Case Series

The most common approach to signal development is based on the evaluation of a series of case reports. Although several criteria (described above) are used in this review, no formal causality assessment algorithm is followed. A number of such algorithms have been reported in the literature, but these suffer from important liabilities including inflexibility, lack of sensitivity and lack of validation (Pere et al., 1986; Frick et al., 1997). They are also oftentimes difficult and time consuming to use, may tend to discount even remotely confounded cases and may place excess weight on the presence of positive rechallenge.

Because the AERS database draws on the cumulative experience of over 270 million people, it is a rich source of clinical material. A physician in practice may see one case of a rare or unusual drug reaction, and may perhaps even publish the case. The advantage of a centralized ADR repository is that it offers the potential of much greater case numbers, and with that comes the capacity to describe the spectrum and natural history of the reaction and to identify risk factors for its occurrence.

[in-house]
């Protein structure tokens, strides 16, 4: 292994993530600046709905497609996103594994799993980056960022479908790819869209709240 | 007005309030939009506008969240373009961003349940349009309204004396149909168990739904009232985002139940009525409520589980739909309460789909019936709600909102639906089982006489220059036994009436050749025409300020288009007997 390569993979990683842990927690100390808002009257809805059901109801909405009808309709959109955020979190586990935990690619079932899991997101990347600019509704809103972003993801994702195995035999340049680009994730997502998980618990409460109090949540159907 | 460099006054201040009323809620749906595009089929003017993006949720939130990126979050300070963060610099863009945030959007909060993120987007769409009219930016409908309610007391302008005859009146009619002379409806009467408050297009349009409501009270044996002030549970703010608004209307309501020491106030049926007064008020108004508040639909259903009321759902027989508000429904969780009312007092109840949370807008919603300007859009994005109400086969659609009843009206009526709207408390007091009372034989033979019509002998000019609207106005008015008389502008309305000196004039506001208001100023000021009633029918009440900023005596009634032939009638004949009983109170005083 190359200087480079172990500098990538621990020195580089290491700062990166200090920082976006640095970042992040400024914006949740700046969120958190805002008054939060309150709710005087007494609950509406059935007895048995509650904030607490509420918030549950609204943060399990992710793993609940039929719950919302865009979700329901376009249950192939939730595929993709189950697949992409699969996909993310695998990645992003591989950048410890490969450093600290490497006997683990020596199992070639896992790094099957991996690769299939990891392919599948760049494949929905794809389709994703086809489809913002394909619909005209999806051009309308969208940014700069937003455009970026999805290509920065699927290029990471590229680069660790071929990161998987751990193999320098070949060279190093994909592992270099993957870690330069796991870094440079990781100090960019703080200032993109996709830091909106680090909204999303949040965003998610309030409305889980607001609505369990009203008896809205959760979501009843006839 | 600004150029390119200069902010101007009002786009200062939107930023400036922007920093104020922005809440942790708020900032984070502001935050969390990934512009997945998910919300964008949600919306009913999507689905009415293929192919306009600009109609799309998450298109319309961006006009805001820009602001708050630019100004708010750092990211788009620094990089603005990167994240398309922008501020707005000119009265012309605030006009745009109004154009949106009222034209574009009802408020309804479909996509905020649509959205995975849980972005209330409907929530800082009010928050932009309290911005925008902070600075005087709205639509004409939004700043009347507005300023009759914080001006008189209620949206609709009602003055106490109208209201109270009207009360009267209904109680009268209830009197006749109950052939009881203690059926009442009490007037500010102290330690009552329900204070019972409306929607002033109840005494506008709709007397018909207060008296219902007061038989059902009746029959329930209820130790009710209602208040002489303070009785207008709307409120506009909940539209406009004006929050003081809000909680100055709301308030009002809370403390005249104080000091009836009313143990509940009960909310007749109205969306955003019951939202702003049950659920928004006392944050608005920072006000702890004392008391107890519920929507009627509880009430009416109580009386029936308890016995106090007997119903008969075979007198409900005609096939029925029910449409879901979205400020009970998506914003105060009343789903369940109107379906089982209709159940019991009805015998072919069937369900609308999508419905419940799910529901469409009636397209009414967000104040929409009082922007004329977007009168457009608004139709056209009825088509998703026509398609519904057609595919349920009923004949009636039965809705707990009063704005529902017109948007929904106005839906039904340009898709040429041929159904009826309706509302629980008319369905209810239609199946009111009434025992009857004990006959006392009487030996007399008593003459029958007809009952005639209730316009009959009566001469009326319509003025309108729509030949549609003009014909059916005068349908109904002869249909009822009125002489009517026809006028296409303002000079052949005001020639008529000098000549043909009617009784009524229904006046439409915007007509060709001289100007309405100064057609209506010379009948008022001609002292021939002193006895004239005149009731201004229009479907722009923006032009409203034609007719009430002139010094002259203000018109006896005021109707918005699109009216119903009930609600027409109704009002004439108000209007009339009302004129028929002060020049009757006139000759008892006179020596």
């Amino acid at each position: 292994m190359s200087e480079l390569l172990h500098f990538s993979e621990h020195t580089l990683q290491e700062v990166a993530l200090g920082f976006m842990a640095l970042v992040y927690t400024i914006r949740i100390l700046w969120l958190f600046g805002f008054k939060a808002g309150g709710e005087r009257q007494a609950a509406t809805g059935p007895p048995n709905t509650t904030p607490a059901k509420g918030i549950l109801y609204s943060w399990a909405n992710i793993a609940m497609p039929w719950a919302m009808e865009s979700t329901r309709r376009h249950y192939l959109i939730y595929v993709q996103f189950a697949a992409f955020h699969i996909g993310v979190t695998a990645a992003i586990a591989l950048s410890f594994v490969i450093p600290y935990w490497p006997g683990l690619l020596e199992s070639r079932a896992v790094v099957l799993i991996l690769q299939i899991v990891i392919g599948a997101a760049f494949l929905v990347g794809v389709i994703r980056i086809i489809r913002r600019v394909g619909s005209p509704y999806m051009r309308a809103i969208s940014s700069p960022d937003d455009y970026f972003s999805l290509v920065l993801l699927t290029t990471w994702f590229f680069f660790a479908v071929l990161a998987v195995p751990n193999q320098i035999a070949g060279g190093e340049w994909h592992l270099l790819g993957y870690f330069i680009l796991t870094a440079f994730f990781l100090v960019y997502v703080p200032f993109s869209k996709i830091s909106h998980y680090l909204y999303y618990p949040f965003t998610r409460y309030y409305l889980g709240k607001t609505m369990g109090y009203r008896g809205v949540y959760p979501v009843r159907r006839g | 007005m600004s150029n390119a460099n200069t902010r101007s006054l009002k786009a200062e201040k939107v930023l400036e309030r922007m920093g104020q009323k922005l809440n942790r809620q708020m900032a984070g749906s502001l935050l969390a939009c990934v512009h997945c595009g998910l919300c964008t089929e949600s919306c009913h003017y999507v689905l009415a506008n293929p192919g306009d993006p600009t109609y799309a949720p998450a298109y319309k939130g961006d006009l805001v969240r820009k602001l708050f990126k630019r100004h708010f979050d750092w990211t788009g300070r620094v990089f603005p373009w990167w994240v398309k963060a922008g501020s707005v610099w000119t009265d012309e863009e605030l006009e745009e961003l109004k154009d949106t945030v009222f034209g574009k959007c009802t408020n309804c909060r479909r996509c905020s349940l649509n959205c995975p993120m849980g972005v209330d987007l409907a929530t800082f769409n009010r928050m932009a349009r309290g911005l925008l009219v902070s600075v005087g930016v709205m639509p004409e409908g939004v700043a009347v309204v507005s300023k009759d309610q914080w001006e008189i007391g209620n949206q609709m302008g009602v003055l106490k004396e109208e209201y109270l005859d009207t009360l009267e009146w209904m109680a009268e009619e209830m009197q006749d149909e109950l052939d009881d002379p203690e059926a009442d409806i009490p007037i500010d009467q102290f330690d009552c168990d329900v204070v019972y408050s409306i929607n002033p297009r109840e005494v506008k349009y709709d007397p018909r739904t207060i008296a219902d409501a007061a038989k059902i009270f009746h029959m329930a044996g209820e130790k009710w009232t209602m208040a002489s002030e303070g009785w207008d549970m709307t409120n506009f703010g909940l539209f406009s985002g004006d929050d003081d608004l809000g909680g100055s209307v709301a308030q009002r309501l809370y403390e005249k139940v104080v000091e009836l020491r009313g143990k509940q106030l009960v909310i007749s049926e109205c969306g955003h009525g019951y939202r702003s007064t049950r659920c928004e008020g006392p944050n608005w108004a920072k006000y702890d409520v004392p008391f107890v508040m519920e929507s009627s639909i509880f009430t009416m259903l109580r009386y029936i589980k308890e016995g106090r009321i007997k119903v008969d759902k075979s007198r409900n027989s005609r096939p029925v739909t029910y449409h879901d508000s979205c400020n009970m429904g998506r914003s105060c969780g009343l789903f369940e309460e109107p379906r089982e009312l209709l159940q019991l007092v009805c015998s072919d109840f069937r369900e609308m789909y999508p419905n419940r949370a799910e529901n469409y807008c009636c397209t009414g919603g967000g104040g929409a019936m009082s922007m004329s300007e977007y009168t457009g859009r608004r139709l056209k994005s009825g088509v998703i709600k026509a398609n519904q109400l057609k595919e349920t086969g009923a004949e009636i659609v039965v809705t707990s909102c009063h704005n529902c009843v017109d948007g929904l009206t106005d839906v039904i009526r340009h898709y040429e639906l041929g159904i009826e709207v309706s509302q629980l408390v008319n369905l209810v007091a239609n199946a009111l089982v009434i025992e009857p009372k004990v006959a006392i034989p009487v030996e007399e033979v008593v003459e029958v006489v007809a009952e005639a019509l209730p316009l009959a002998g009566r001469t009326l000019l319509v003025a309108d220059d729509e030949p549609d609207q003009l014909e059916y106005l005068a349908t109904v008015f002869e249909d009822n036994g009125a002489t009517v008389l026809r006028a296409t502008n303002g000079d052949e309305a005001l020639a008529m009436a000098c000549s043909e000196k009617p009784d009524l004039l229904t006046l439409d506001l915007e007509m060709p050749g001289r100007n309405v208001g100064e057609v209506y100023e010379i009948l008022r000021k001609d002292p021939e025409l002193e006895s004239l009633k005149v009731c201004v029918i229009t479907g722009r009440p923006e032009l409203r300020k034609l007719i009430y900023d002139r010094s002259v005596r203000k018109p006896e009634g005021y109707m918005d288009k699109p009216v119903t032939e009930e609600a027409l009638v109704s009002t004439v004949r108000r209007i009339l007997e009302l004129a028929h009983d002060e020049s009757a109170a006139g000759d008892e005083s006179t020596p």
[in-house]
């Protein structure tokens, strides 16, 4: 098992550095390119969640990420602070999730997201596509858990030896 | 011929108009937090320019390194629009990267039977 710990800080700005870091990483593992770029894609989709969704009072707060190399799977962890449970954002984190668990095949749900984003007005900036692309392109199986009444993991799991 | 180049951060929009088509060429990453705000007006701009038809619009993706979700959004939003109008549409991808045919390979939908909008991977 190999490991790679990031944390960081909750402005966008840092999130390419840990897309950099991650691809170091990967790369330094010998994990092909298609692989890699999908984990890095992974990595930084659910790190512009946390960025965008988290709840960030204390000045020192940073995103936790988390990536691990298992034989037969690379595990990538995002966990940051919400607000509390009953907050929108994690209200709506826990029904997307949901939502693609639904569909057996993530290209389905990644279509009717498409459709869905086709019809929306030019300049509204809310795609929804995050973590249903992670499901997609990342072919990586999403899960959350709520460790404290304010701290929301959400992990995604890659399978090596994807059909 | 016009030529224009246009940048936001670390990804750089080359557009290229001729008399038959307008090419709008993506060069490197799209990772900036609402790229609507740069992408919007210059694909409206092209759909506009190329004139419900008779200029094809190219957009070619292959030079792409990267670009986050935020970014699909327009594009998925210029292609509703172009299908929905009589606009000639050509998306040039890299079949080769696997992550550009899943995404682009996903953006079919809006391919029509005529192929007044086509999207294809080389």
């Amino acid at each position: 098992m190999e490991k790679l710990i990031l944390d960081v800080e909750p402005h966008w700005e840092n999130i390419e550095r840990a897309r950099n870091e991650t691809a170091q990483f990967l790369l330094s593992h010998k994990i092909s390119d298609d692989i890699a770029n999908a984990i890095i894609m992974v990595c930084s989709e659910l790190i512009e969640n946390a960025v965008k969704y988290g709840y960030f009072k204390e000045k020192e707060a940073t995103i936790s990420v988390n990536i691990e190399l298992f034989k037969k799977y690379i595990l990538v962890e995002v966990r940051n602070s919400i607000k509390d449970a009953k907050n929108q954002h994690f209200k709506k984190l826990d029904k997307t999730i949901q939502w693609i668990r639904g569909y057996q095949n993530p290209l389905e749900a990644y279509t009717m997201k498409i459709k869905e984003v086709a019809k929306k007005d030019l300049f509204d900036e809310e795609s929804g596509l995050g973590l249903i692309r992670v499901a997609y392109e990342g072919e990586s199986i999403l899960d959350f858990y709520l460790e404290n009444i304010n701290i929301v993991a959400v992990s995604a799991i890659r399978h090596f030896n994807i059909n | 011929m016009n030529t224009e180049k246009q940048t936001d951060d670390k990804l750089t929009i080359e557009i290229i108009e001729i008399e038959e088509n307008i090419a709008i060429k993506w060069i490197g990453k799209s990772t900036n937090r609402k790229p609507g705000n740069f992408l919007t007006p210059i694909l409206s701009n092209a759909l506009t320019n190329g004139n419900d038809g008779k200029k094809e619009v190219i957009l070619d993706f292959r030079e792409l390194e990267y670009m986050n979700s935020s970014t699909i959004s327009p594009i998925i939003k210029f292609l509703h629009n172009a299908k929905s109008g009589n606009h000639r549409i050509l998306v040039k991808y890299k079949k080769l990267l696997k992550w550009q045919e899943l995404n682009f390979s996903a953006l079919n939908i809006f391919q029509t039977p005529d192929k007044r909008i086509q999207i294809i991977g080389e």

Several examples help to illustrate this. Based on a review of 121 cases of seizure reported with alprazolam, the importance of the duration of drug use and the sudden cessation of therapy were identified as risk factors for seizure occurrence (Graham, 1989). The "epidemic curve'' derived from these case reports strongly suggested benzo-diazepine withdrawal as the underlying mechanism (Figure 17.1). Evaluation of 95 reported cases of hemolysis with use of the antibiotic temafloxacin resulted in the discovery of hemolytic-uremic syndrome with this drug and identified prior fluoroquinolone use as a strong risk factor for development of this life-threatening complication (Blum et al., 1994). More recently, a review of 43 cases of acute liver failure reported with the use of troglitazone described the clinical spectrum and natural history of this disorder (Graham and Green, 1999). Of note, this analysis provided evidence of the inability to predict who was at risk or how to prevent this often fatal reaction. In another instance, a review of 58 case reports

Days since last dose

Figure 17.1 Reported cases of seizure by time since stopping alprazolam use.

Days since last dose

Figure 17.1 Reported cases of seizure by time since stopping alprazolam use.

suggested a possible association between use of the antifungal, itraconazole, and the development of congestive heart failure (Ahmad et al., 2001). No evidence of a similar signal was observed with the other azole fungicides.

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